A landing page or website’s bounce rate is a metric used to measure how many people visit a website and leave right away versus those that stick around and go through the content. This metric is often represented in the form of a percentage versus the total population of readers that visit a given website.
Reducing a site’s bounce rate often first involves understanding why their are so many visitors coming and going so quickly. Two categories of traffic often make up most of the situations.
The first seems somewhat obvious: the website has the wrong type of content on it, so no one sticks around very long to enjoy the Internet location. They don’t have a reason to explore or review the rest of the material provided. The second possibility seems a bit more like an oxymoron: people are finding exactly what they want and then leaving right away, which is not necessarily a bad thing. This just means the website is then serving its purpose very well. So understanding the nature and context of bounce rate can be just as important as wanting to change it.
If a website owner has pretty much concluded the bounce rate suffers from the first problem, the wrong content, then their are a number of ways to reduce the site’s given bounce rate and improve the "stickiness" of the revised page. These options include:
- Get rid of any popup window features. These tools may seem like an extra way to provide content, but most readers find them completely annoying and use popup blockers to make them useless.
- Enhance your site with more natural webpage navigation. Instead of using pre-determined click link locations, a web page can be designed with far more page navigation tools, allowing a reader to move around a website from more parts of a given web page.
- Speed up your web page. Nothing makes people leave a web page faster than one that won’t load quickly. Readers allow an average of 4 to 5 seconds for a page to load up. If things get stuck, a site loses readers before they even digest any content.
- Enhance a website with dynamic page design. More users are now accessing the Internet through mobile devices. However, a high number of web pages don’t cater to different screen sizes, making mobile users have to zoom to read content. With dynamic page content designs a website will know what kind of device a reader has and will deliver the appropriate screen size and format. People stick around longer because the site then caters to their reading needs.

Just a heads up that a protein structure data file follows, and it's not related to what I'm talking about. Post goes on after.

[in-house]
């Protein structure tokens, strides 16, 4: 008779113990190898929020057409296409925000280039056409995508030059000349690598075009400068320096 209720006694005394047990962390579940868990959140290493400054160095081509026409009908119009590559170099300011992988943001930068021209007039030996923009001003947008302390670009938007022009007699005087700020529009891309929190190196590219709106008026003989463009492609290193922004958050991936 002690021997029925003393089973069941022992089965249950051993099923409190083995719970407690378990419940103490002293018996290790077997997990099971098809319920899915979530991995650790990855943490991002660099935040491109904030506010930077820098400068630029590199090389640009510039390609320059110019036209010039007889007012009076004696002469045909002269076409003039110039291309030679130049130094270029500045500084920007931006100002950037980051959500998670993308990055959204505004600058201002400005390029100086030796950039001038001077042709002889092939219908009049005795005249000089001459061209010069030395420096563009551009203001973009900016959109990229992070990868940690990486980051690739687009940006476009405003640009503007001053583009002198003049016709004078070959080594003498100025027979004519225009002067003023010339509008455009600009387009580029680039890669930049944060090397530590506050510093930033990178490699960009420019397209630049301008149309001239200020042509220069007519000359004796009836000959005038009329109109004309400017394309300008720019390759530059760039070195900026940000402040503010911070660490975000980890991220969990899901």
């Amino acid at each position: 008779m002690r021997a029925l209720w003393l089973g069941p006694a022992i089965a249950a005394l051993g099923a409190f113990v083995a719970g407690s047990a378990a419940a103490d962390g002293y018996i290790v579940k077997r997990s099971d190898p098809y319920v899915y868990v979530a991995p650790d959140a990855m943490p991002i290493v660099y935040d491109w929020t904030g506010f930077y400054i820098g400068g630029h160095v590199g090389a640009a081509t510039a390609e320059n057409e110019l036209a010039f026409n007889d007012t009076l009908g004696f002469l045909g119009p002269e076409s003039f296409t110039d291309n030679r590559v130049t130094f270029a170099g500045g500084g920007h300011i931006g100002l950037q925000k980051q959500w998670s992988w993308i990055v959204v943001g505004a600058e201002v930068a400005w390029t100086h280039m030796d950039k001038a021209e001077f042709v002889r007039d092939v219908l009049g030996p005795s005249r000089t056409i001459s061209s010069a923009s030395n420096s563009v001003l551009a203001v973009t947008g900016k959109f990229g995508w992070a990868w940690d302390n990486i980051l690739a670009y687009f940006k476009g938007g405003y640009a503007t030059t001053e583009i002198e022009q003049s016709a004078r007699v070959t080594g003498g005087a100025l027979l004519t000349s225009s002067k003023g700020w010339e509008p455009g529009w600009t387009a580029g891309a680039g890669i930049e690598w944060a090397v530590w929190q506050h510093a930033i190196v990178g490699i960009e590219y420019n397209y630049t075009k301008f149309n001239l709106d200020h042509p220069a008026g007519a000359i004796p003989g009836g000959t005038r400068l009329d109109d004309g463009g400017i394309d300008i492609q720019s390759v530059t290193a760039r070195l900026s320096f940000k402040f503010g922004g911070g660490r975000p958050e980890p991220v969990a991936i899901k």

- Keep the ads to a minimum. Readers go to a website for content, not to read another businesses advertisement. Banner ads and similar are considered disruptive, and too much turns readers off.
- Choose web page colors wisely. White backgrounds tend to be a common default, but many website tend to favor blue. Just don’t choose a color that blinds a reader into irritation.
- Utilize internal search engines specific to a website. This allows people to find the content they remembered from a while back, enhancing return visits. It also allows a site owner to track which pages are bringing people back to then connect further links to it.
- Don’t provide content as a wall of text. Frequently and liberally use titles, subtitles, and breaks in content to allow for easy scanning and reading. Even the most interesting content gets hard on the eyes without any visual breaks in the material.
- Keep web pages focused and clutter-free. This is particularly important for web sites intended to convert interest into sales. Keep the reader focused on why the site exists and the action readers should be taking. Cluttering up a site with unrelated material causes distractions and reduces the conversion turnover desired.
The above tips should not be considered singular in nature. Many good website designers take advantage of multiple tools and methods to reduce their bounce rate and improve the readability of their websites. With combined changes, website owners should see an increase in readers’ visit time as well as longer digestion of content.